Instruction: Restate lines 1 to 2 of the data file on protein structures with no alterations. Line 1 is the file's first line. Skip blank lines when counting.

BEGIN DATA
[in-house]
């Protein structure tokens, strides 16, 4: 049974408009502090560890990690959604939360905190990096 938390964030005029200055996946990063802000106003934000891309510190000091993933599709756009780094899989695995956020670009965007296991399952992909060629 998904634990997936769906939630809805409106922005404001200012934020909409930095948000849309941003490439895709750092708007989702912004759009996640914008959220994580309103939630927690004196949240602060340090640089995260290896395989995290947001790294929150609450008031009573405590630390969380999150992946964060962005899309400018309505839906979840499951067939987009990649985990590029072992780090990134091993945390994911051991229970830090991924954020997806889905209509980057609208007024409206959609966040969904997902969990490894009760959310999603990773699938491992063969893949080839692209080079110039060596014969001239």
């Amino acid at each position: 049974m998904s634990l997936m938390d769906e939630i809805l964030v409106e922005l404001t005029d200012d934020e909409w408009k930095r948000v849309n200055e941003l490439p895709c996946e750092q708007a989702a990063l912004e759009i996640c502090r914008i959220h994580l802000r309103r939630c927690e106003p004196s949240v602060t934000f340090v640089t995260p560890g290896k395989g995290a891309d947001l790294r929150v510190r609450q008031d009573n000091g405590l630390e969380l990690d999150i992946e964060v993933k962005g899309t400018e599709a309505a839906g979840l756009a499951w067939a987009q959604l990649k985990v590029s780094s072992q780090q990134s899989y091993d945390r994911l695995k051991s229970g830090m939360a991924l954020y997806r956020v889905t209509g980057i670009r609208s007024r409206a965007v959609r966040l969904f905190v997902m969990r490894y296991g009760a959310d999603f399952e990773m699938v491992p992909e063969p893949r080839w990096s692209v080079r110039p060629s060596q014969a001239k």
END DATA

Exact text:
[in-house]
């Protein structure tokens, strides 16, 4: 049974408009502090560890990690959604939360905190990096 938390964030005029200055996946990063802000106003934000891309510190000091993933599709756009780094899989695995956020670009965007296991399952992909060629 998904634990997936769906939630809805409106922005404001200012934020909409930095948000849309941003490439895709750092708007989702912004759009996640914008959220994580309103939630927690004196949240602060340090640089995260290896395989995290947001790294929150609450008031009573405590630390969380999150992946964060962005899309400018309505839906979840499951067939987009990649985990590029072992780090990134091993945390994911051991229970830090991924954020997806889905209509980057609208007024409206959609966040969904997902969990490894009760959310999603990773699938491992063969893949080839692209080079110039060596014969001239």